Speaking at David Kestenbaum’s levayah in 1957, Rav Kotler, overcome with emotion, could only say: ‘He was a great tzaddik.’ He couldn’t continue further and sat down.

We must therefore turn to all friends of the yeshivah with our call for help; they should not forget the yeshivah at this time of pain and suffering. We hope that, as in the past, you will continue supporting the yeshivah and will be pleased with the opportunity of extending your help to us to the best of your abilities. In the merit of your support of Torah, you will be blessed with a long life, good fortune and prosperity and continue to be privileged with being among the Torah supporters until the coming of the Messiah, soon and in our own days. Amen!

Wishing you a kosher and joyous Passover holiday with much pleasure together with your honored families, we conclude with blessings and hope for Heavenly mercy.

Signed and rubber stamped,
Aharon Kotler

[Original in Yiddish. Translation by the Center for Holocaust Studies.]

*          *          *          *

Letter from Rabbi Chaim Shmuelowitz, dean of the Mirrer Yeshivah, to one of the Kestenbaum brothers in 1941. In the letter, Rabbi Shmuelowitz professes his gratitude to Mr. Kestenbaum for assisting the yeshivah in its escape from Nazi Europe.

Rabbi Chaim L. Shmuelowitz
Dean of the Mirrer Yeshivah
June 9, 1941

Dear honored Mr. Kestenbaum:

We want to express our thanks to you for your participation in helping the immigration of our community to America. These are terrifying times, yet you have dedicated yourself in such a noble manner for the sake of Torah. In today’s generation, you are one of the few lovers of Torah who are in the holy cause of rescuing Torah. . . . You have always done your heroic deeds completely. You are one of the elites of today’s generation who are helping the holy Tabernacle move from place to place and country to country, as it did in the desert in ancient times. We are experiencing such terrible times, and when the Torah finds its true place and the yeshivah comes to America, then from close by you will see the column of fire that illuminates the way for all of Israel, and then you will feel eternally and deeply your great part in this endeavor. . . .

We feel ourselves encouraged and comforted in such a critical moment to see among our friends and supporters such a great lover of Torah as you, and, in deepest recognition, we want to include you among our closest and dearest and declare you a gabbai of our yeshivah.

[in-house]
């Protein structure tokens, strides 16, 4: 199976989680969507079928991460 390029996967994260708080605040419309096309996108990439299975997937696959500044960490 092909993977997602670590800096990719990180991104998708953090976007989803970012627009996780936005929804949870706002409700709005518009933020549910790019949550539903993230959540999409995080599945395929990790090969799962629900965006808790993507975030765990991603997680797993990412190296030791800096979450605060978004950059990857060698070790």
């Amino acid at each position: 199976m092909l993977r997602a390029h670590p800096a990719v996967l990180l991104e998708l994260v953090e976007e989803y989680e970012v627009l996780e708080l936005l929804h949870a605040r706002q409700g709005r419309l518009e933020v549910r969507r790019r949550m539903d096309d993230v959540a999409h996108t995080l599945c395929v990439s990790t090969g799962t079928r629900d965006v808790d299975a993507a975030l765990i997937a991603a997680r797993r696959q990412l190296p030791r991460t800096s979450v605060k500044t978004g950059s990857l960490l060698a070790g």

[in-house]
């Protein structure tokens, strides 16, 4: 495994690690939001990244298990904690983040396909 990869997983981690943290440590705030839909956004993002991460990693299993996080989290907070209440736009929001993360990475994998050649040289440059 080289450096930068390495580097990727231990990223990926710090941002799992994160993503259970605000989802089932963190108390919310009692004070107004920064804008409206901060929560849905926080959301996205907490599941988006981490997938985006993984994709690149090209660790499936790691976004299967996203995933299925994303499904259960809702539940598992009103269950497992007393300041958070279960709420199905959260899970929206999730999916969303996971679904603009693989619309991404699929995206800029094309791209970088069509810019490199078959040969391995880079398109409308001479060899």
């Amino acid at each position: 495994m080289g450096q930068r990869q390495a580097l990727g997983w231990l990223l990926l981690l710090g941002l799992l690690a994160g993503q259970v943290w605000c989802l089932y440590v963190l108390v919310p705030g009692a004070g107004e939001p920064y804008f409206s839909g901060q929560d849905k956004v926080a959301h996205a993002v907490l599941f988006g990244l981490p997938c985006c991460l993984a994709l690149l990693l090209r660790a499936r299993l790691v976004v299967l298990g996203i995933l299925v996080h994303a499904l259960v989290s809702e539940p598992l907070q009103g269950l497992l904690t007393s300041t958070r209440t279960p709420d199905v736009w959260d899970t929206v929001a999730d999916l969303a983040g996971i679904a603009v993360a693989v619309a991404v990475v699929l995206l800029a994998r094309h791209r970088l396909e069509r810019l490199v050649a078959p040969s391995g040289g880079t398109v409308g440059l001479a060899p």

You will surely cherish the knowledge that you are recognized as one of the builders of Torah and a savior of the Jewish future; this is an everlasting tie between you and us.

May you and your family be blessed, in the merit of your work for Torah and support for Torah scholars, and may this inspire everything you do.

Signed and rubber stamped,
[Rabbi] Chaim Shmuelowitz

[Original in Yiddish. Translation by the Center for Holocaust Studies.]

*          *          *          *

Rabbi Shemaryahu Gourary, son-in-law of the sixth Lubavitcher Rebbe, requesting Jacob Kestenbaum’s assistance in securing further affidavits.

Rabbi Shemaryahu Gourary, on behalf of student Josef Mendel Tenenbaum,
June 10, 1941

My dear [sic] Mr. [Jacob] Kestenbaum,

I wish to take this opportunity of writing to you as one of our dearest and most devoted friends to the holy cause headed by my most venerable father-in-law, the Lubavitcher Rabbi. I feel that I need not call your attention to the sad plight of our students of the world-famous Lubavitcher Yeshivoth Tomche Tmimim whom we have evacuated from Eastern Europe and brought to Japan on their way to America. There are a great number of our students now in Japan and many of them have already secured affidavits, but we still need many affidavits. We are therefore appealing to you that you kindly give us an affidavit for one of our students, and if possible, to also prevail upon some of your friends to also give such affidavits. You understand the urgency of this matter, and we therefore trust that you will kindly comply with our request in this most important and requisite request. Please have the affidavit made out to the American consul at Japan . . .

Very sincerely yours,

Rabbi S. Gourary

When the US government became suspicious of the Kestenbaums and their claim of having hundreds of cousins, the family found new ways of helping Jews escape with behind-the-scenes financial support while having others sign off on the affidavits.

The Kestenbaum brothers were also active in Vaad Hatzala, an organization originally founded to save the lives of yeshivah students, talmidei chachamim and rabbanim, which expanded to rescue as many Jews as possible from the Nazis. Together with Rabbi Aharon Kotler, zt”l, Rabbi Avraham Kalmanowitz, zt”l, Irving Bunim, zt”l, and other members of the Vaad, they rescued and provided food and shelter for 300 Mirrer Yeshivah talmidim and families until the group reached Shanghai, China. David’s sons, Bernard and Joseph, went door to door to raise money for the talmidim and their families.

Ray Kestenbaum’s two-part Jewish Voice article in 2016 about his father, David Kestenbaum.